Where Wizards Stay Up Late: The Origins Of The Internet Kindle Edition
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- Length: 304 pages
- Word Wise: Enabled
- Enhanced Typesetting: Enabled
- Page Flip: Enabled
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About the Author
- File Size : 1004 KB
- Publication Date : August 19, 1999
- Word Wise : Enabled
- Print Length : 304 pages
- Publisher : Simon & Schuster (August 19, 1999)
- Language: : English
- ASIN : B000FC0WP6
- X-Ray : Not Enabled
- Enhanced Typesetting : Enabled
- Text-to-Speech : Enabled
- Screen Reader : Supported
- Page Numbers Source ISBN : 0684832674
- Lending : Not Enabled
Best Sellers Rank:
#366,722 in Kindle Store (See Top 100 in Kindle Store)
- #140 in Internet Culture
- #154 in Computing Industry History
- #285 in Computer Networks, Protocols & APIs (Kindle Store)
- Customer Reviews:
Top reviews from the United States
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Truly inspiring and highly recommended.
As a child of the 1970's and living in a town that had IBM as its largest employer, I remember well the development of the personal computer, the disruption of the mainframe business, and the emergence of the internet during my 1989-1993 college days. It is interesting now to look back as see the forces that were at the cutting edge of that great disruptive force that changed the course of communications. Discussed are items like the development of the Ethernet and TCP/IP - which still form the backbone of many networking technologies.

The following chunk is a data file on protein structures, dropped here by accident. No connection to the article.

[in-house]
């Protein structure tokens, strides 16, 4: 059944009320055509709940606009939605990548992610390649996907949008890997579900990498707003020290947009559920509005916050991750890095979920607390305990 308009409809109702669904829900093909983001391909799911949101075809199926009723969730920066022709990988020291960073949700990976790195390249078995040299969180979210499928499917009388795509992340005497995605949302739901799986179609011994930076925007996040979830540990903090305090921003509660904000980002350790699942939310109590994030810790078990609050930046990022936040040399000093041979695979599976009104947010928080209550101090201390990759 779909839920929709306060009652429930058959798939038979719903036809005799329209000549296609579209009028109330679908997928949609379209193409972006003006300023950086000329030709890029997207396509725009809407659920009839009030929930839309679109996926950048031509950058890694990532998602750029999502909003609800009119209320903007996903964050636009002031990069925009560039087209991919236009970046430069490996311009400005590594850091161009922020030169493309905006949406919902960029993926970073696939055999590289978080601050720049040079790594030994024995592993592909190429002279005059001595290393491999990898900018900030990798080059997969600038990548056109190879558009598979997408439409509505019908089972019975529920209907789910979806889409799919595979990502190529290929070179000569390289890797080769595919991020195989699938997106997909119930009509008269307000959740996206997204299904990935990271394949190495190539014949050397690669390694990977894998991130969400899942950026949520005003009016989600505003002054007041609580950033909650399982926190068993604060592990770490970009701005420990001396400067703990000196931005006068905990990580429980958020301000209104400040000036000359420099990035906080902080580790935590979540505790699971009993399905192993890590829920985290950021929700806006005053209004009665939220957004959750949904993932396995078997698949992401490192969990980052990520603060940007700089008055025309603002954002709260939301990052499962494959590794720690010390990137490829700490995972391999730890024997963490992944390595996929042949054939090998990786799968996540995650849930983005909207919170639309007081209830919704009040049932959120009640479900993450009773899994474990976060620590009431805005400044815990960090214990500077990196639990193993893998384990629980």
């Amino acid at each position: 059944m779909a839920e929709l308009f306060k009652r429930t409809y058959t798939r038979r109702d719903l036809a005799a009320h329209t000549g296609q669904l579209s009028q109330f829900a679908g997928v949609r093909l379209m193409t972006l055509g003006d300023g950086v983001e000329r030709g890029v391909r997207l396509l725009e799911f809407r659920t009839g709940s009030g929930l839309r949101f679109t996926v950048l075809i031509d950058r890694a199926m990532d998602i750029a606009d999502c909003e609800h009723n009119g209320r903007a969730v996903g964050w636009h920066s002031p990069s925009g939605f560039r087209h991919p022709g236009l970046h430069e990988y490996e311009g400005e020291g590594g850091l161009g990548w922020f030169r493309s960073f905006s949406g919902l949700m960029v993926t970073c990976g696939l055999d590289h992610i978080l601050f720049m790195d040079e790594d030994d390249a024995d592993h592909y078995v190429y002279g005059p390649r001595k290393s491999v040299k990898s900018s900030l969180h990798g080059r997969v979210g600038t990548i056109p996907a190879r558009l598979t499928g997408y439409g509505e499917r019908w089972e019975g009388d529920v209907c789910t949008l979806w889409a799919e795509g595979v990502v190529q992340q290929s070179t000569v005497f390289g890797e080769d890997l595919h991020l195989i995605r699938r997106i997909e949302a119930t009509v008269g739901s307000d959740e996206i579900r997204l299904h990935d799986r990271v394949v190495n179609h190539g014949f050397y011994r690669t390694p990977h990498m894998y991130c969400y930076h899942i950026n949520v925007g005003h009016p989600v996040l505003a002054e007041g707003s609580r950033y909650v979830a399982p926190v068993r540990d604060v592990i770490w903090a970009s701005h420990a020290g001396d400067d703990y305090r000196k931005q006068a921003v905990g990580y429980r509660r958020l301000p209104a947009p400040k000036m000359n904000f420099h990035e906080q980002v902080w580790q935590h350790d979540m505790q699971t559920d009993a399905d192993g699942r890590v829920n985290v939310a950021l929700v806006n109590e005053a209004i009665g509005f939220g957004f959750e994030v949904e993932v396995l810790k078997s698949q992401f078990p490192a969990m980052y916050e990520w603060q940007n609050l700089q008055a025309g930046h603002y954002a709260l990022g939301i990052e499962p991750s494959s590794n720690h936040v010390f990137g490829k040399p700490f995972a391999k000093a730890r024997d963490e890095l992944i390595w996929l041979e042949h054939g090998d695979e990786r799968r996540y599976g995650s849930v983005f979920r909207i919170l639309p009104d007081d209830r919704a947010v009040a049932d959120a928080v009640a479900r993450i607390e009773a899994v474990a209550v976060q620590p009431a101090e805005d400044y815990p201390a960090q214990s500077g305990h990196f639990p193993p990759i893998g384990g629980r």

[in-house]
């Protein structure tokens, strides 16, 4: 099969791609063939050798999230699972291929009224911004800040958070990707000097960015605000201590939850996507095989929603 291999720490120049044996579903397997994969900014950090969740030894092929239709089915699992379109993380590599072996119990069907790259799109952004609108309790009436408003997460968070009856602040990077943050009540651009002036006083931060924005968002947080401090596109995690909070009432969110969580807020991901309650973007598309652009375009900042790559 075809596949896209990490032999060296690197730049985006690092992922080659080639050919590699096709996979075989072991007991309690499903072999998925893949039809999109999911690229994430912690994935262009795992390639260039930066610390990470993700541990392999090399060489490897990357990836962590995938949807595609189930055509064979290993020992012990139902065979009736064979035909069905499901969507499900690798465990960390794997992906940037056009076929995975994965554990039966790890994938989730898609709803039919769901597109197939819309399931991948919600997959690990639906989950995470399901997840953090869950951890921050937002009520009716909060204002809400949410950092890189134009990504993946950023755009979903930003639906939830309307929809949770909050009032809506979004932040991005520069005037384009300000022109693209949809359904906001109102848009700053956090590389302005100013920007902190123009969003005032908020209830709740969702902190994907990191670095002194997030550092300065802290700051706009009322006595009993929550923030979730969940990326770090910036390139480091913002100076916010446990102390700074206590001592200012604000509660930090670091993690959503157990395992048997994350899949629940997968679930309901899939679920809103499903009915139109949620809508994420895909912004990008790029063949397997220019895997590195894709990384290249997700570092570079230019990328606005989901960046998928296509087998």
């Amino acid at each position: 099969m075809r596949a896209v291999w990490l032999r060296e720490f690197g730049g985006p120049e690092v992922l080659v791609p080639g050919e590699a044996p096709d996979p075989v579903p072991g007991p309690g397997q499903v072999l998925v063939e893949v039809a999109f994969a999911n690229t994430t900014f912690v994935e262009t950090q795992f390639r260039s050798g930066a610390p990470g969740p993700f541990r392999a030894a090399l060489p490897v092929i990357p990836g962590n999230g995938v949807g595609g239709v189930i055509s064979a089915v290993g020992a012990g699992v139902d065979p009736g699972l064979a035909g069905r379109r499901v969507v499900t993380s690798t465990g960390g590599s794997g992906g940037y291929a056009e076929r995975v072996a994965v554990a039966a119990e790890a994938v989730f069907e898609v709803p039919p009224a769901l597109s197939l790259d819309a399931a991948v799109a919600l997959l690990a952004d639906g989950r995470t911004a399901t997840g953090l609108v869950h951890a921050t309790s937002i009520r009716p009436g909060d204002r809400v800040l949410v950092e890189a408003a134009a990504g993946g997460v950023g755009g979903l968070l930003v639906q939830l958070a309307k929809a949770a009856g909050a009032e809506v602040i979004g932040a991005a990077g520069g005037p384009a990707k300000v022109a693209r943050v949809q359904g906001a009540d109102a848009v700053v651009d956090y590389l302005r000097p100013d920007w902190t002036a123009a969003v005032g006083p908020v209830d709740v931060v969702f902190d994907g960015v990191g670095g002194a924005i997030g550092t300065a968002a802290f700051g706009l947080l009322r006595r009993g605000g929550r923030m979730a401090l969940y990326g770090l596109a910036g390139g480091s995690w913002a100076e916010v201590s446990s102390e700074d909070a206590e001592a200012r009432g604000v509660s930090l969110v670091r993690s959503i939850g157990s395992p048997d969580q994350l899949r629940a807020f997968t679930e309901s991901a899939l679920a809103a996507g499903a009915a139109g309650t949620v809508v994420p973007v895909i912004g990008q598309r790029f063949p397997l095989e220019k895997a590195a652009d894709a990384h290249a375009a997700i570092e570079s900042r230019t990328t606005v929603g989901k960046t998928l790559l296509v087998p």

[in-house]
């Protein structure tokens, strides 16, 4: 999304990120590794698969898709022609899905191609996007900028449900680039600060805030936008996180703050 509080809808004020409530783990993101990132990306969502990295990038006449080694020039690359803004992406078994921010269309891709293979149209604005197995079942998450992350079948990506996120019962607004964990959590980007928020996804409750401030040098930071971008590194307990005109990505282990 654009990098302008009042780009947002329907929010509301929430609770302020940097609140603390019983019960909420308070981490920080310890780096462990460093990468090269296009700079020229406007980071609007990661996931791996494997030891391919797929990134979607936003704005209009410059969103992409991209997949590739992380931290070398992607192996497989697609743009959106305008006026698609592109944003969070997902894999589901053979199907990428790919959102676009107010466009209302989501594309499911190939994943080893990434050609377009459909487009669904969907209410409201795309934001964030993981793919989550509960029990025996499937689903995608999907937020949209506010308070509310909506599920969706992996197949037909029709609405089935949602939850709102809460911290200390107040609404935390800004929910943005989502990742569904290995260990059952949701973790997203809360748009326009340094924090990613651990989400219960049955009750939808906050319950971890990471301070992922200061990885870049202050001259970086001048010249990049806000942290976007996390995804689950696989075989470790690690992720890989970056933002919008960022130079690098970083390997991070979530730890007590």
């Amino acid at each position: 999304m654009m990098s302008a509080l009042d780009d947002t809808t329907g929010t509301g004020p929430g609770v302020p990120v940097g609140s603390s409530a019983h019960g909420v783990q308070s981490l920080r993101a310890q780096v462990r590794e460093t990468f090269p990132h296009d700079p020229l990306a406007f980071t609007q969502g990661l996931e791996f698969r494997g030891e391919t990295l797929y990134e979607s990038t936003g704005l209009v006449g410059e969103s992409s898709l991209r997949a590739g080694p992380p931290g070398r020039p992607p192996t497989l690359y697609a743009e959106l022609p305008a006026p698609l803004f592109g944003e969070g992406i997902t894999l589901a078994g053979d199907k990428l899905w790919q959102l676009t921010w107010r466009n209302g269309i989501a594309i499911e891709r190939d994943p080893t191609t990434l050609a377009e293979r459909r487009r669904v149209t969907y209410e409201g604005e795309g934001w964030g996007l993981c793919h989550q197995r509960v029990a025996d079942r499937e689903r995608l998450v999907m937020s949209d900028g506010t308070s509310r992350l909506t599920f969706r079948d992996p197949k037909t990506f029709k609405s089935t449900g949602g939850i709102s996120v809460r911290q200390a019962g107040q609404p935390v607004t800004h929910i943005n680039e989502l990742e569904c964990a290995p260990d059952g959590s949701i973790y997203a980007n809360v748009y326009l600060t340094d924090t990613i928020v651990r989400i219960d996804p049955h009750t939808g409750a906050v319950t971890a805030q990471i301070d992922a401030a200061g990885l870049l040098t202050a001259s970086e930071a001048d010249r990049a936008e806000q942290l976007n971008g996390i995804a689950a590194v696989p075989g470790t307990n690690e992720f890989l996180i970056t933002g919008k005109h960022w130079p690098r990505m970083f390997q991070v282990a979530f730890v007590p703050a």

Interesting, insightful and well written, you will gain much appreciation for the true pioneers of the internet - the (almost 100%) men of ARPA and their progeny - ARPANET - the primal ooze from which the current World Wide Web and networking evolved.
Top reviews from other countries
However, the delivery feels dull. The portraits of the key characters, and their surroundings feel like diversions, more often than not failing to bring the human dimension to the story. The book is nowhere near as engaging as Tracy Kidder's "The soul of new machine" or David Kushner's "Masters of Doom".
Technical content, and overall level of detail, feel OK at the start whilst covering BBN's involvement but generally fade away as the story progresses.
Not a bad book, but not memorable.